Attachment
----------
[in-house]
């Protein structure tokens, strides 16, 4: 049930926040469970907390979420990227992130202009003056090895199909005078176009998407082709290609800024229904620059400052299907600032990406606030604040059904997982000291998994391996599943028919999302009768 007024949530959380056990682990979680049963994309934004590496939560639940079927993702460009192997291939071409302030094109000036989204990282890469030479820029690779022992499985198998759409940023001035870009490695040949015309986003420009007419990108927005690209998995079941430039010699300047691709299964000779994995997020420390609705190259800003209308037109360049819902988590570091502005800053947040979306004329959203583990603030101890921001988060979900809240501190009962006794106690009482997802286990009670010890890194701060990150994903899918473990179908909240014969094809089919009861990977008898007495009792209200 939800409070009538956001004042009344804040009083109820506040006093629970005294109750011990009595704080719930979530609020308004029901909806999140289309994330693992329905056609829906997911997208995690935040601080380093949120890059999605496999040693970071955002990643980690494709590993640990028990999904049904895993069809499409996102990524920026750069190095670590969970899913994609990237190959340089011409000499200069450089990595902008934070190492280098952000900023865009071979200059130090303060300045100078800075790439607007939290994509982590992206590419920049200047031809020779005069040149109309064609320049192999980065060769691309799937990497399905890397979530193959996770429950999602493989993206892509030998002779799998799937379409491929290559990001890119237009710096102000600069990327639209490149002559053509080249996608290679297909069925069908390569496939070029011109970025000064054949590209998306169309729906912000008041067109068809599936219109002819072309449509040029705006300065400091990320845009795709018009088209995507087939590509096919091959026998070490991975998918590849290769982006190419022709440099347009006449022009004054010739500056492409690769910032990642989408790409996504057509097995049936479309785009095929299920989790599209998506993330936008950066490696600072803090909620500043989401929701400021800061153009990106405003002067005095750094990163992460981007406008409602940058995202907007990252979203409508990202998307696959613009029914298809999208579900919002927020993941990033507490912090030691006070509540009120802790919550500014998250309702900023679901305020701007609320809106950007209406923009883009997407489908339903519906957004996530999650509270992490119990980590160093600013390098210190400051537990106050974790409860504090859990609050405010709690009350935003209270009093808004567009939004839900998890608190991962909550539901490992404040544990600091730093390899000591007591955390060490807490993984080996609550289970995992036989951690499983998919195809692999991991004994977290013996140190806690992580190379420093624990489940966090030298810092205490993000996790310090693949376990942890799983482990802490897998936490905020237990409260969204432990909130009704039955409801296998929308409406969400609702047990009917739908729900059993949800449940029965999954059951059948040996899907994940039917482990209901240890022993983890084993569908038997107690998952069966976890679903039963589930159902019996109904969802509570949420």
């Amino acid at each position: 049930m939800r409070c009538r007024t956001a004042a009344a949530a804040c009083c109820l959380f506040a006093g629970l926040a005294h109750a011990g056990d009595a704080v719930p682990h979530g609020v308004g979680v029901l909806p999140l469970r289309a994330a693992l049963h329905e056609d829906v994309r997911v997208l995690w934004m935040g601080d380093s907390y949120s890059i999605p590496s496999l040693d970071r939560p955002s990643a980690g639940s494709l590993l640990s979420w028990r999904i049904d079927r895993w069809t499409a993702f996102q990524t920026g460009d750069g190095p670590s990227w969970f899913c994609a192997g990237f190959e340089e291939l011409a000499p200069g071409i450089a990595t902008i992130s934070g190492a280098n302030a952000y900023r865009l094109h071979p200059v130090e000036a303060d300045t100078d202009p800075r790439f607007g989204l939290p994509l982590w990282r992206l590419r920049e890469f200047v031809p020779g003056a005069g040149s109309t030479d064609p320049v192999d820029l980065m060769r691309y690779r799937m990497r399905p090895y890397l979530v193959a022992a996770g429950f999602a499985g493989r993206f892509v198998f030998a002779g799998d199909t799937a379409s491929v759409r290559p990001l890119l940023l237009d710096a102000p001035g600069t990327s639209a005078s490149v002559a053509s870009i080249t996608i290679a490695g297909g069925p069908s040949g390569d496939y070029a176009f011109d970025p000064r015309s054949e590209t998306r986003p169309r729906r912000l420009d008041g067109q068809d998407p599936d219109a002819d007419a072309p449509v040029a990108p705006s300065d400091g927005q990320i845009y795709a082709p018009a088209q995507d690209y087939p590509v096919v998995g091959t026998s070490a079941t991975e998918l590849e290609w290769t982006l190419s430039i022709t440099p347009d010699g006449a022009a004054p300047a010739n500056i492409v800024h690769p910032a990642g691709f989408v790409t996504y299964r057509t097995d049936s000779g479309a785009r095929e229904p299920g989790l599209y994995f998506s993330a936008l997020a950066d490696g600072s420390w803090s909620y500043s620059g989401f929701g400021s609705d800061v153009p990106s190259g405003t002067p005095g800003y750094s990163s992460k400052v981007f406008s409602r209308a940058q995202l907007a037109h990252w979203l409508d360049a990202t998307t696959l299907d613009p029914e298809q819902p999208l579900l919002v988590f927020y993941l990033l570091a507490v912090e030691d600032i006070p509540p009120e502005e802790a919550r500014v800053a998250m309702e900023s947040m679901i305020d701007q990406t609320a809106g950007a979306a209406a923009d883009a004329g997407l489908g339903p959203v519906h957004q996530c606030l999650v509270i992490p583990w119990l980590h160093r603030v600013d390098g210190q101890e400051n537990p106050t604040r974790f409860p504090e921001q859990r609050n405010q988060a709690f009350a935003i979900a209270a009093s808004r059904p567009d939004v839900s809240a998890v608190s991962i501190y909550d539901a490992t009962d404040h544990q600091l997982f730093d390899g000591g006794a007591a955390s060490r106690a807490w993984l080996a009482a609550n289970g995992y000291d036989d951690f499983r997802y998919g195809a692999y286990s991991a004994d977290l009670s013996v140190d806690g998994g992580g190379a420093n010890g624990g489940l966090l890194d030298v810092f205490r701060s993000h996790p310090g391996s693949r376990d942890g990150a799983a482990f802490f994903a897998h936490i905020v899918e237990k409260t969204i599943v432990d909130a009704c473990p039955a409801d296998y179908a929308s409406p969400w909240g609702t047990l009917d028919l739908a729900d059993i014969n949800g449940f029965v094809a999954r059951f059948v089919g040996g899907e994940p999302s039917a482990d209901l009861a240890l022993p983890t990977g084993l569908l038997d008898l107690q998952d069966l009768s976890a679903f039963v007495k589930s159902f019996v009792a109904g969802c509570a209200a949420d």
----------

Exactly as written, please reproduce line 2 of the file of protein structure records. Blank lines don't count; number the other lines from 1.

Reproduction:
């Protein structure tokens, strides 16, 4: 049930926040469970907390979420990227992130202009003056090895199909005078176009998407082709290609800024229904620059400052299907600032990406606030604040059904997982000291998994391996599943028919999302009768 007024949530959380056990682990979680049963994309934004590496939560639940079927993702460009192997291939071409302030094109000036989204990282890469030479820029690779022992499985198998759409940023001035870009490695040949015309986003420009007419990108927005690209998995079941430039010699300047691709299964000779994995997020420390609705190259800003209308037109360049819902988590570091502005800053947040979306004329959203583990603030101890921001988060979900809240501190009962006794106690009482997802286990009670010890890194701060990150994903899918473990179908909240014969094809089919009861990977008898007495009792209200 939800409070009538956001004042009344804040009083109820506040006093629970005294109750011990009595704080719930979530609020308004029901909806999140289309994330693992329905056609829906997911997208995690935040601080380093949120890059999605496999040693970071955002990643980690494709590993640990028990999904049904895993069809499409996102990524920026750069190095670590969970899913994609990237190959340089011409000499200069450089990595902008934070190492280098952000900023865009071979200059130090303060300045100078800075790439607007939290994509982590992206590419920049200047031809020779005069040149109309064609320049192999980065060769691309799937990497399905890397979530193959996770429950999602493989993206892509030998002779799998799937379409491929290559990001890119237009710096102000600069990327639209490149002559053509080249996608290679297909069925069908390569496939070029011109970025000064054949590209998306169309729906912000008041067109068809599936219109002819072309449509040029705006300065400091990320845009795709018009088209995507087939590509096919091959026998070490991975998918590849290769982006190419022709440099347009006449022009004054010739500056492409690769910032990642989408790409996504057509097995049936479309785009095929299920989790599209998506993330936008950066490696600072803090909620500043989401929701400021800061153009990106405003002067005095750094990163992460981007406008409602940058995202907007990252979203409508990202998307696959613009029914298809999208579900919002927020993941990033507490912090030691006070509540009120802790919550500014998250309702900023679901305020701007609320809106950007209406923009883009997407489908339903519906957004996530999650509270992490119990980590160093600013390098210190400051537990106050974790409860504090859990609050405010709690009350935003209270009093808004567009939004839900998890608190991962909550539901490992404040544990600091730093390899000591007591955390060490807490993984080996609550289970995992036989951690499983998919195809692999991991004994977290013996140190806690992580190379420093624990489940966090030298810092205490993000996790310090693949376990942890799983482990802490897998936490905020237990409260969204432990909130009704039955409801296998929308409406969400609702047990009917739908729900059993949800449940029965999954059951059948040996899907994940039917482990209901240890022993983890084993569908038997107690998952069966976890679903039963589930159902019996109904969802509570949420």